Managing ULD inventories
Introduced over 40 years ago, back when the Boeing 747 was first making waves, the humble ULD has become an inextricable part of commercial wide body air transport. These sturdy, but relatively light-weight units have progressed over the years to comprise a whole range of special purpose designs and along with their growing prevalence has come the realisation of the importance of managing their inventories. Manfred Singh reports.
June 1, 2010
While airline cargo bosses remain divided on whether to outsource ULD management to professional outfits like Champ, Unitpool or Jettainer, James Fernandez Ã¢â‚¬” RVP sales & marketing, Champ Cargosystems, believes that the choice to outsource rests with the airline. Ã¢â‚¬Å“My view is to understand and measure the savings one would gain before going for outsourcing.Ã¢â‚¬Â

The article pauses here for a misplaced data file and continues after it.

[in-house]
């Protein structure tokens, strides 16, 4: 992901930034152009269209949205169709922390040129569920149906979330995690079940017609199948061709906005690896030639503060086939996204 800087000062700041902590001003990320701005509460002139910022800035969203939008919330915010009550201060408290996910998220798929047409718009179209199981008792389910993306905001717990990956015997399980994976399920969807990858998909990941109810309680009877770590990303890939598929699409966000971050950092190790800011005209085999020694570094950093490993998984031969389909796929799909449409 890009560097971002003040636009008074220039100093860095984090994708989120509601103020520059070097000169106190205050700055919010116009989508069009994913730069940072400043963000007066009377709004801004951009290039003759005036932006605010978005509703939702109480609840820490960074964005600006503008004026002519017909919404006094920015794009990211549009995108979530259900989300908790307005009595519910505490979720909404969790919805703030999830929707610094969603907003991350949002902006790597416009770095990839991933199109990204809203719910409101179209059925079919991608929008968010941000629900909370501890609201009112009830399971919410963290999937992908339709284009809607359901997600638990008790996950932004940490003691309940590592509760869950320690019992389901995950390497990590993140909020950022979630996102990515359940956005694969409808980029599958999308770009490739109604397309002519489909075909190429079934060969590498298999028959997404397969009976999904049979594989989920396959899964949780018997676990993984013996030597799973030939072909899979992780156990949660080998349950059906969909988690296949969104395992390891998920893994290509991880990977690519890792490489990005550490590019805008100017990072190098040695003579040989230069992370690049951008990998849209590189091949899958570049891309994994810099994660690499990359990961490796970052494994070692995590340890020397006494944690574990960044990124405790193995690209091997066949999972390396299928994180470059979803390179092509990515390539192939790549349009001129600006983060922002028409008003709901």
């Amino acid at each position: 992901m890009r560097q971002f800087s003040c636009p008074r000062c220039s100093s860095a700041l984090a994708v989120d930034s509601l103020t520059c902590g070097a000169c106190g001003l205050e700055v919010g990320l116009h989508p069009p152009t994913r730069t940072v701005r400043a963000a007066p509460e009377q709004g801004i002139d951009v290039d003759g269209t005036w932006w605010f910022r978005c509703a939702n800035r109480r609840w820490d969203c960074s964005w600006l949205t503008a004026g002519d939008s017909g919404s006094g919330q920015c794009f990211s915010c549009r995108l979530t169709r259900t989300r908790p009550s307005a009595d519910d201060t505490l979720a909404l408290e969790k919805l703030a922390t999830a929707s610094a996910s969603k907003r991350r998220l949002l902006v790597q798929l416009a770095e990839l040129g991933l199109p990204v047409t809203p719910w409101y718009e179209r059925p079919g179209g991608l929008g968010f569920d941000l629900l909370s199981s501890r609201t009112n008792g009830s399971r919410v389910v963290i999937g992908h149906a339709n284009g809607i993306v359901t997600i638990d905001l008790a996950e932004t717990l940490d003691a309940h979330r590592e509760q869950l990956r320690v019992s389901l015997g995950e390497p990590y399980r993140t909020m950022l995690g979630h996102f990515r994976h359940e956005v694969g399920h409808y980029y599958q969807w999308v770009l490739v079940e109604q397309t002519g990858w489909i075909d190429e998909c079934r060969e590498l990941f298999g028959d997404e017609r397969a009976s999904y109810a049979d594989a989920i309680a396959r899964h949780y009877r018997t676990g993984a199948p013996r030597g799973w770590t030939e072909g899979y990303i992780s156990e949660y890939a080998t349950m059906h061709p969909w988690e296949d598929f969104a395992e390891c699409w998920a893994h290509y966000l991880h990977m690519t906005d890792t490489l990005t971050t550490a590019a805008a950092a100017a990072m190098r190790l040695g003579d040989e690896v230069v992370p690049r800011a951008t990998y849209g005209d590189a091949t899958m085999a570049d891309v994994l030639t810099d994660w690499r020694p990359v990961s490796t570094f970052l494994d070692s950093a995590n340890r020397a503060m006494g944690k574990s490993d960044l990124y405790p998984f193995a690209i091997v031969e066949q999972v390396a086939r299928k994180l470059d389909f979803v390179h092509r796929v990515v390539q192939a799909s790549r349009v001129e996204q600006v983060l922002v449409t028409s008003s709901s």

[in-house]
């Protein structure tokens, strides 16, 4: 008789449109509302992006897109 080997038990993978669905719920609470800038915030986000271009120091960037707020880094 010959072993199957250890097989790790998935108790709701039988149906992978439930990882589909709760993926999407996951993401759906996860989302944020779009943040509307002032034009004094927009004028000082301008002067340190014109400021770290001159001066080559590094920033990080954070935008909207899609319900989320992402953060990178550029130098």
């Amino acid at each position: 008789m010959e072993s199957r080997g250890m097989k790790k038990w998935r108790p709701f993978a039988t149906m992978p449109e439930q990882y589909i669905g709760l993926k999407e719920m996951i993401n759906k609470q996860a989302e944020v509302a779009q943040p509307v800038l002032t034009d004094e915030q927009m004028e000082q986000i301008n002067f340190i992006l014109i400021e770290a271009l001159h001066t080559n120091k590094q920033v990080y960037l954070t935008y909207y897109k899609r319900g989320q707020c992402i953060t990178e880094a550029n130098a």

Indeed, outsourcing has now become an accepted fact. While the cargo market shrank on one hand, on the other was the galloping price of oil. The twin enemies forced air carriers to develop strategies to keep their noses above water with the help of flexible providers of outsourceservices. Such moves, naturally gave rise to new opportunities in outsourced ULDmanagement.
Take the case of Unitpool. The company has around 22,000-odd ULDs on its roster and it not only manages, but tracks and traces and even carries out repairs of the units used by its more than 20 customer-airlines. Unitpool starts off by buying an airlineÃ¢â‚¬™s inventory of ULDs. It then meshes the ULDs into the Unitpool fleet after which it allots the ULDs needed to the airline under a contract. The system enables carriers to cut down significantly on the number of ULDs required for freight operations. Also it enables customers to avoid the headaches of ULD repairs and their procurement.